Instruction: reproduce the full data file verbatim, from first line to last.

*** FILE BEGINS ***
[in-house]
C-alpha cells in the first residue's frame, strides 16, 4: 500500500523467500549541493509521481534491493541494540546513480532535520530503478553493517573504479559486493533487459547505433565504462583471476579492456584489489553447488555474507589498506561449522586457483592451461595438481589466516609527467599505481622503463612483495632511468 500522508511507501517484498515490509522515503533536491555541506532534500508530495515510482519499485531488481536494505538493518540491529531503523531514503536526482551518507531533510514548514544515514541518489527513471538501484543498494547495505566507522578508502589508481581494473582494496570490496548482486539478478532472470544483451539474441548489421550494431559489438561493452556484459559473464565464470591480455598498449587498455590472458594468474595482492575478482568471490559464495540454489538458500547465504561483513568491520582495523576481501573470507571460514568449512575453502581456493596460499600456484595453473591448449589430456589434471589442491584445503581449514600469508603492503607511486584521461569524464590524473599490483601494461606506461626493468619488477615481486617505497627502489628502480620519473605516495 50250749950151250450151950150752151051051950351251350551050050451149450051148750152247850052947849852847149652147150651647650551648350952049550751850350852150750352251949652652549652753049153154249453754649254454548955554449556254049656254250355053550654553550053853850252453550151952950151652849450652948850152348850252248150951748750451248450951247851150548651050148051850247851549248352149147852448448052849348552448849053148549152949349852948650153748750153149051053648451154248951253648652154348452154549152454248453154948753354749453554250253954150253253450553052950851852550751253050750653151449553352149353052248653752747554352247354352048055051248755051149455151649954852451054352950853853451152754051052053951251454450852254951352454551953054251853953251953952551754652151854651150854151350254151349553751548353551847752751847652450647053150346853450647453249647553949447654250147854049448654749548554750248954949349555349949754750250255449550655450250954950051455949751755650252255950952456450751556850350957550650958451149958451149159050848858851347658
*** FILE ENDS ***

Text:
[in-house]
C-alpha cells in the first residue's frame, strides 16, 4: 500500500523467500549541493509521481534491493541494540546513480532535520530503478553493517573504479559486493533487459547505433565504462583471476579492456584489489553447488555474507589498506561449522586457483592451461595438481589466516609527467599505481622503463612483495632511468 500522508511507501517484498515490509522515503533536491555541506532534500508530495515510482519499485531488481536494505538493518540491529531503523531514503536526482551518507531533510514548514544515514541518489527513471538501484543498494547495505566507522578508502589508481581494473582494496570490496548482486539478478532472470544483451539474441548489421550494431559489438561493452556484459559473464565464470591480455598498449587498455590472458594468474595482492575478482568471490559464495540454489538458500547465504561483513568491520582495523576481501573470507571460514568449512575453502581456493596460499600456484595453473591448449589430456589434471589442491584445503581449514600469508603492503607511486584521461569524464590524473599490483601494461606506461626493468619488477615481486617505497627502489628502480620519473605516495 50250749950151250450151950150752151051051950351251350551050050451149450051148750152247850052947849852847149652147150651647650551648350952049550751850350852150750352251949652652549652753049153154249453754649254454548955554449556254049656254250355053550654553550053853850252453550151952950151652849450652948850152348850252248150951748750451248450951247851150548651050148051850247851549248352149147852448448052849348552448849053148549152949349852948650153748750153149051053648451154248951253648652154348452154549152454248453154948753354749453554250253954150253253450553052950851852550751253050750653151449553352149353052248653752747554352247354352048055051248755051149455151649954852451054352950853853451152754051052053951251454450852254951352454551953054251853953251953952551754652151854651150854151350254151349553751548353551847752751847652450647053150346853450647453249647553949447654250147854049448654749548554750248954949349555349949754750250255449550655450250954950051455949751755650252255950952456450751556850350957550650958451149958451149159050848858851347658